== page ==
Cost And Options
Hubstaff has been constructed to provide you with Big Brother-level oversight into when employees are working, what they are doing while they operate, and what you want to cover them when the work is done. The Fundamental $5-per-month program gives you access to easy time tracking tools, a worker payment program manager, 24/7 support, and user settings which may be managed on an employee-by-employee basis. Additionally, this plan lets you keep tabs on whether your employees are working by letting you record screenshots while they function as well as monitor keyboard and mouse action during changes. Of the five tools we analyzed, Hubstaff is the only instrument that provided this amount of insight into how employees are progressing. Although screen and keyboard monitoring are helpful (albeit over-reaching) features for a shift monitor, Hubstaff’s implementation leaves much to be wanted (more about this later).
The $9-per-user-per-month Premium plan includes everything you’ll discover in the Basic plan, but you’ll also have access to Hubstaff’s application programming interface (API) to integrate the application with other third-party applications. The Premium package also has a lightweight schedulingtool that gives administrators the power to assign shifts and assign tasks from inside the console. Premium clients can also use the tool to make invoices and create PayPal payments mechanically. Customers that pay annually will receive two months free (for both cost tiers).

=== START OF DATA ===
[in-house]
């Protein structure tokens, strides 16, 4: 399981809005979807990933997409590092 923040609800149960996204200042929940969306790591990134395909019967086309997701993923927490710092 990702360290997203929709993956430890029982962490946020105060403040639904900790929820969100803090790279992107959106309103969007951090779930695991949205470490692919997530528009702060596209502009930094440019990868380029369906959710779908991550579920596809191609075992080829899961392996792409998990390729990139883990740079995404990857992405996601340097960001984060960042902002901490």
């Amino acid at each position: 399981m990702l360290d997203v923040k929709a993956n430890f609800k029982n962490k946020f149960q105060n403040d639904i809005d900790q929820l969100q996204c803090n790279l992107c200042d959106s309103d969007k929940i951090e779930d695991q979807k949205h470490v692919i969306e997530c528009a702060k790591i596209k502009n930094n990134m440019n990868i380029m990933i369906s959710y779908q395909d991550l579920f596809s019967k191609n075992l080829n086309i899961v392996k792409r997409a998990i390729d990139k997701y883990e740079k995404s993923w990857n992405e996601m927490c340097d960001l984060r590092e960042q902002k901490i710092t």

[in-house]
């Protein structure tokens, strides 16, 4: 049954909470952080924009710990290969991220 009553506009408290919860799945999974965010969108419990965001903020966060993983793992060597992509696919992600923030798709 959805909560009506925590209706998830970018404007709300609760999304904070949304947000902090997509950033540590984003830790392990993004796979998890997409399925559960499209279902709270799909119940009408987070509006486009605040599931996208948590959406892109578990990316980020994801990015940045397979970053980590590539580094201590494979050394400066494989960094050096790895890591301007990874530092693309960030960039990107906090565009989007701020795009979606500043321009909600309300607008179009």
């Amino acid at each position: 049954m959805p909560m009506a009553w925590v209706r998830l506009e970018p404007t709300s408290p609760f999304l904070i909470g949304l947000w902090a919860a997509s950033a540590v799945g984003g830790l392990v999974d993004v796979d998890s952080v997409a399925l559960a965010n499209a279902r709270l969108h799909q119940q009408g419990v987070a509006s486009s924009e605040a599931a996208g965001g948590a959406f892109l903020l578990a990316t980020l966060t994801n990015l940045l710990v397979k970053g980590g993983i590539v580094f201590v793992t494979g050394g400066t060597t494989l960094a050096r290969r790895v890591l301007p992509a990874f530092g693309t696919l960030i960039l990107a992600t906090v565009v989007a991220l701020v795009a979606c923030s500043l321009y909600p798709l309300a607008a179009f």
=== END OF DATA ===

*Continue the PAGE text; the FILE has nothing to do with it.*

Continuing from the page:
Compared to TSheets, its closest competitor in our roundup, Hubstaff is reasonably priced, particularly given the added tracking features that are unavailable in competitive tools. TSheets offers a basic free accounts, as well as a $4-per-user-per-month account that charges a $16 base fee a month for teams who have fewer than 100 users, along with a $80 foundation fee monthly for teams with more than a hundred users. The base fee, which Hubstaff doesn’t charge, makes TSheets slightly more costly than Hubstaff, even in Hubstaff’s Premium level.
If you’re more interested in these hulky PM solutions, then you’ll need to pony up a bit more cash. Mavenlink’s cheapest program that includes time monitoring costs $39 per user per month. Zoho’s cheapest time tracking plan is $25 per month for an infinite number of users (that is a pretty good deal if you need all of the excess PM attributes ). Wrike’s lowest time tracking plan costs $24.80 per user per month.
What Should Be Added